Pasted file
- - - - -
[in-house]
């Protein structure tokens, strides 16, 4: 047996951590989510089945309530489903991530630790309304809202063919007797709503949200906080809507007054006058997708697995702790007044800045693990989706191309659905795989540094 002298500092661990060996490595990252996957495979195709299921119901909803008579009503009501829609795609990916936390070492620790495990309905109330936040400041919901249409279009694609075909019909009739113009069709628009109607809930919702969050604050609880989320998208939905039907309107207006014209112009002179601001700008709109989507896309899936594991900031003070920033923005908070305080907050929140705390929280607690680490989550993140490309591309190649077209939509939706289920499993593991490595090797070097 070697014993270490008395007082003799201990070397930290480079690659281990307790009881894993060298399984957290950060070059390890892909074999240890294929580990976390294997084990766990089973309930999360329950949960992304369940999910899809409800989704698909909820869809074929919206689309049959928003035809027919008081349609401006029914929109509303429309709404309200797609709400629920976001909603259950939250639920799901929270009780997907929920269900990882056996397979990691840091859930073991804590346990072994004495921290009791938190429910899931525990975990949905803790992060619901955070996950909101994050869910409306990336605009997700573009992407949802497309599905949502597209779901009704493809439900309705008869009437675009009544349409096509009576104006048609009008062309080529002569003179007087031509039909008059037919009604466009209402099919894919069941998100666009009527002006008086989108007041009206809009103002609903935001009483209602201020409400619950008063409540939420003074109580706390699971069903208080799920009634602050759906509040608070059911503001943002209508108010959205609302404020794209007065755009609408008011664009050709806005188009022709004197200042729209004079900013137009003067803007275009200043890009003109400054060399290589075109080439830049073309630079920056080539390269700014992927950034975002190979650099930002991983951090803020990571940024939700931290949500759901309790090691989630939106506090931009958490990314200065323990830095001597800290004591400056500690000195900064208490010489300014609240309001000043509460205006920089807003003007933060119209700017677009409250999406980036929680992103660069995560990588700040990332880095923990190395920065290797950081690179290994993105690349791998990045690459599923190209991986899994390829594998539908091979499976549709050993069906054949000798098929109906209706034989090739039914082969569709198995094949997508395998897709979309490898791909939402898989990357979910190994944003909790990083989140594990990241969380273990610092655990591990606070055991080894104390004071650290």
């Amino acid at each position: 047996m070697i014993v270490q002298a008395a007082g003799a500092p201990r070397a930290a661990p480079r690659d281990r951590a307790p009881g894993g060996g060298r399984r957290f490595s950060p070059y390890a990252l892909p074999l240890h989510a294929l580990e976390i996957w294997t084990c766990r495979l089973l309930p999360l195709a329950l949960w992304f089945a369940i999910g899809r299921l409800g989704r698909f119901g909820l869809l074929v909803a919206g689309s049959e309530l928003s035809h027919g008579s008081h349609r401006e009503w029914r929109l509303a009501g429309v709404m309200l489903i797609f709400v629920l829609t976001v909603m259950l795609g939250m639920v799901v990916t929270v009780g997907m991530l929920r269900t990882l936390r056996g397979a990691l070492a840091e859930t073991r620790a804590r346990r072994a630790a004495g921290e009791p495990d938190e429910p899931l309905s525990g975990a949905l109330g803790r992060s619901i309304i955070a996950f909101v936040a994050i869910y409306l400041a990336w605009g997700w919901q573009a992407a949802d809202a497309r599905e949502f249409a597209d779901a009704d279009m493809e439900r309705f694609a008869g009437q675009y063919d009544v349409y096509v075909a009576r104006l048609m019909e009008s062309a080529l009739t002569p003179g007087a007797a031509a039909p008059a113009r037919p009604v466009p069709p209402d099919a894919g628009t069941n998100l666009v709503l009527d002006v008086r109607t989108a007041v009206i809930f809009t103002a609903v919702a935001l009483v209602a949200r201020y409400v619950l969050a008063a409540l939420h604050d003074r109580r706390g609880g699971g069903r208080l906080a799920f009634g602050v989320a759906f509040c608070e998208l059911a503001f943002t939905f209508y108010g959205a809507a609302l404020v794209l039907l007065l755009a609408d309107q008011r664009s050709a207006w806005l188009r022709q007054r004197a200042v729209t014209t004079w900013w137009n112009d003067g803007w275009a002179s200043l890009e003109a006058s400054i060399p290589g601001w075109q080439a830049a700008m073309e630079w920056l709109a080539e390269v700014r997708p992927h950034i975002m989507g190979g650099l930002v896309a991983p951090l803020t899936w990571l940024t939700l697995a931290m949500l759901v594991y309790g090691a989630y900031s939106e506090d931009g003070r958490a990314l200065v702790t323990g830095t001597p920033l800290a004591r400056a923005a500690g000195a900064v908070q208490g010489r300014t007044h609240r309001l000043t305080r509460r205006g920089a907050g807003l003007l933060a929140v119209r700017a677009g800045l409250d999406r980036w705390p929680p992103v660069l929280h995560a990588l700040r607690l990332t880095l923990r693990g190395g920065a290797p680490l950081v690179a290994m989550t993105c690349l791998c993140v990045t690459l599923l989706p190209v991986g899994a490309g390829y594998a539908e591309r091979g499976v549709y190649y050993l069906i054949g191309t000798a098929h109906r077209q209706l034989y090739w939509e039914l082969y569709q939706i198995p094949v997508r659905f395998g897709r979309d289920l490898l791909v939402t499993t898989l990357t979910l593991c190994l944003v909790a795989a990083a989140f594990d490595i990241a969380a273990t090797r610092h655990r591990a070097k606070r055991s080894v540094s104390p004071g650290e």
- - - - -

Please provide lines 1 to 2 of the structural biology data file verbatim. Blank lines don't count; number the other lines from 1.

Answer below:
[in-house]
């Protein structure tokens, strides 16, 4: 047996951590989510089945309530489903991530630790309304809202063919007797709503949200906080809507007054006058997708697995702790007044800045693990989706191309659905795989540094 002298500092661990060996490595990252996957495979195709299921119901909803008579009503009501829609795609990916936390070492620790495990309905109330936040400041919901249409279009694609075909019909009739113009069709628009109607809930919702969050604050609880989320998208939905039907309107207006014209112009002179601001700008709109989507896309899936594991900031003070920033923005908070305080907050929140705390929280607690680490989550993140490309591309190649077209939509939706289920499993593991490595090797070097 070697014993270490008395007082003799201990070397930290480079690659281990307790009881894993060298399984957290950060070059390890892909074999240890294929580990976390294997084990766990089973309930999360329950949960992304369940999910899809409800989704698909909820869809074929919206689309049959928003035809027919008081349609401006029914929109509303429309709404309200797609709400629920976001909603259950939250639920799901929270009780997907929920269900990882056996397979990691840091859930073991804590346990072994004495921290009791938190429910899931525990975990949905803790992060619901955070996950909101994050869910409306990336605009997700573009992407949802497309599905949502597209779901009704493809439900309705008869009437675009009544349409096509009576104006048609009008062309080529002569003179007087031509039909008059037919009604466009209402099919894919069941998100666009009527002006008086989108007041009206809009103002609903935001009483209602201020409400619950008063409540939420003074109580706390699971069903208080799920009634602050759906509040608070059911503001943002209508108010959205609302404020794209007065755009609408008011664009050709806005188009022709004197200042729209004079900013137009003067803007275009200043890009003109400054060399290589075109080439830049073309630079920056080539390269700014992927950034975002190979650099930002991983951090803020990571940024939700931290949500759901309790090691989630939106506090931009958490990314200065323990830095001597800290004591400056500690000195900064208490010489300014609240309001000043509460205006920089807003003007933060119209700017677009409250999406980036929680992103660069995560990588700040990332880095923990190395920065290797950081690179290994993105690349791998990045690459599923190209991986899994390829594998539908091979499976549709050993069906054949000798098929109906209706034989090739039914082969569709198995094949997508395998897709979309490898791909939402898989990357979910190994944003909790990083989140594990990241969380273990610092655990591990606070055991080894104390004071650290």